That was a bang. The Rolling Stones announced on Thursday that they intend to extend their Sixty European tour with an additional concert. And that will take place on August 3rd in the Waldbühne. There are around 20,000 tickets for this concert. They will be sold from June 29th, 12:00 p.m. via eventim.de. The organizers expect that the show will be sold out quite quickly.
The second concert of the anniversary tour marking the 60th anniversary of the legendary band took place in Munich on June 5th. Mick Jagger, Keith Richards, Ronnie Wood and their cronies kicked off the stage show with a tribute to drummer Charlie Watts, who passed away in August 2021.
Photos from the life of the bandmates were shown, which were projected onto huge LED screens. The program included timeless songs like “Start Me Up”, “Paint It Black”, “Jumpin’ Jack Flash”, “Miss You”, “Sympathy For The Devil”, “Gimme Shelter” and of course “Satisfaction”. Almost traditionally, 19 songs from the hit list were counted.
It is probably not very surprising that the choice for the final concert fell on the Waldbühne. After all, the memories of wild youth years are transfigured over time.
And the Stones were wild when they first performed at the Waldbühne 57 years ago. Of course, her fans were even wilder. At that time, the youth magazine “Bravo” had sent the still young Rock ‘n Roller into the ring as the “toughest band in the world”. Already in Tegel, where they landed late from Munich, they were greeted with screams by 11 to 15 year olds.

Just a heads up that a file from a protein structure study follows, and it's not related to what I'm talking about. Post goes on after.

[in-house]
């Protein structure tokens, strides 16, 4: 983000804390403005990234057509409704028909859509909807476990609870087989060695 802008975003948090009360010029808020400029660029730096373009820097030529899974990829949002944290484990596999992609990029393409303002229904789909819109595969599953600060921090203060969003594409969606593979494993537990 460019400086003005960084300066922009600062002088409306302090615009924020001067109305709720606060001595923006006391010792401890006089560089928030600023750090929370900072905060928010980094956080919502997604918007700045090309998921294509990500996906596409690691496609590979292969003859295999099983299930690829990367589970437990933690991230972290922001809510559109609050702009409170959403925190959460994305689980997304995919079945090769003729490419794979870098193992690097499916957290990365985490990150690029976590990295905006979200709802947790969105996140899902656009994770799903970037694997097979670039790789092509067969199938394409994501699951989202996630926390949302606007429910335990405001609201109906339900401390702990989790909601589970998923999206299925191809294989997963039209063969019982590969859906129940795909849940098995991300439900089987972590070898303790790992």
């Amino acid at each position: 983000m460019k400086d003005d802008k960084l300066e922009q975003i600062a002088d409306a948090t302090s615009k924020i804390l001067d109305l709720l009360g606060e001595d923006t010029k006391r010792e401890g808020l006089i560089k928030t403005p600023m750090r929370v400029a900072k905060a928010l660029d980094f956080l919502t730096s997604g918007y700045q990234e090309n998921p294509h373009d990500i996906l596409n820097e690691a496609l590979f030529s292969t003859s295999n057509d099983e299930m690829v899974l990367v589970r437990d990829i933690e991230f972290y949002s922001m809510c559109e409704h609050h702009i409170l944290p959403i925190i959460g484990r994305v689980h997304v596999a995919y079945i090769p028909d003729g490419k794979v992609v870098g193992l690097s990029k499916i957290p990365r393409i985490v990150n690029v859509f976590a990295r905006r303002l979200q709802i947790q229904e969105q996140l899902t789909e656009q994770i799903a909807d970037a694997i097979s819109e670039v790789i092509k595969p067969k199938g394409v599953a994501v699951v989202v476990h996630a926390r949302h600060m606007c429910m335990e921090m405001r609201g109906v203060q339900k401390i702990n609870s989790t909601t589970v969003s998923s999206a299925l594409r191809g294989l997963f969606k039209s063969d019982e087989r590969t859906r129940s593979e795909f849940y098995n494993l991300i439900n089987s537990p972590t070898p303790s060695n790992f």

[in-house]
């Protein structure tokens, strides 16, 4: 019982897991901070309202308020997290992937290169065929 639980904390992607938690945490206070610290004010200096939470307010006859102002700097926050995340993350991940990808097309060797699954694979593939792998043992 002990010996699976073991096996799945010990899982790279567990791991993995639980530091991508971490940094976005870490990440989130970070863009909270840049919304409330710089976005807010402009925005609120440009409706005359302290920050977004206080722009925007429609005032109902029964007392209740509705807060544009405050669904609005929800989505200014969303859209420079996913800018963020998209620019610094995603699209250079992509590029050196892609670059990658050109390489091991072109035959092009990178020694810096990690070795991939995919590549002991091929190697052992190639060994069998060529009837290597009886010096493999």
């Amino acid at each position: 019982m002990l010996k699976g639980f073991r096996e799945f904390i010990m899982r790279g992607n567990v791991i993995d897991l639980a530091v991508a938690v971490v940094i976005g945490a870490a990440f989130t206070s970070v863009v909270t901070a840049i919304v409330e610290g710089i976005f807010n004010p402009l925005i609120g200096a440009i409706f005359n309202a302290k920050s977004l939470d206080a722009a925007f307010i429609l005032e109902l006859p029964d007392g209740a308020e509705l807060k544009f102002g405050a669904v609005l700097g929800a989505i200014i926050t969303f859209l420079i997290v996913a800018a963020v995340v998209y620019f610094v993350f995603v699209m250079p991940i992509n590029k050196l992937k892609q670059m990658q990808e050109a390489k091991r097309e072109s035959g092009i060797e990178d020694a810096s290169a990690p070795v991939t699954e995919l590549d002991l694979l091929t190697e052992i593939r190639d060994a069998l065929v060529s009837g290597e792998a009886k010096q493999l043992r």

Riots later broke out, breaking almost everything that wasn’t made of stone. The damage caused by the rioters, who were still known as “hooligans” at the time, was almost DM 300,000. There were 85 arrests and 87 injured. At that time, the band’s music was still quite controversial in parts of society, it was years when boys could still annoy their parents with long hair.
On September 15, 1965, the young rioters never really enjoyed the music anyway, because the band had to end the concert prematurely because of the tumult.
Many years later, at the 2006 concert, the mood was much more civilized, sustained by mutual respect. Mick Jagger thought it was “really wonderful to be back in Berlin”. And the Tagesspiegel critic raved at the end “A league of its own: The Rolling Stones prove in the Olympic Stadium that they are simply the greatest”.
By the time they returned to the Olympic Stadium four years ago, Mick Jagger was already a great-grandfather and long-time knight, appointed by the Queen herself, as well as Honorary President of the University of London. Of course, he didn’t show his status as a dignitary during the stage show. And among the 67,000 spectators in the Olympic Stadium there were by no means only people of the same age, but numerous 30 and 40 year olds.
Music is infinite. Mick Jagger will be 79 years old at his next Waldbühne concert.
In Munich at the opening concert he is said to have sung and danced as if time had hardly affected him. The band could probably have filled the Olympic Stadium. But at a certain age, no matter how good your physical shape, a nostalgic sentimentality creeps in, a secret longing for happily closing circles.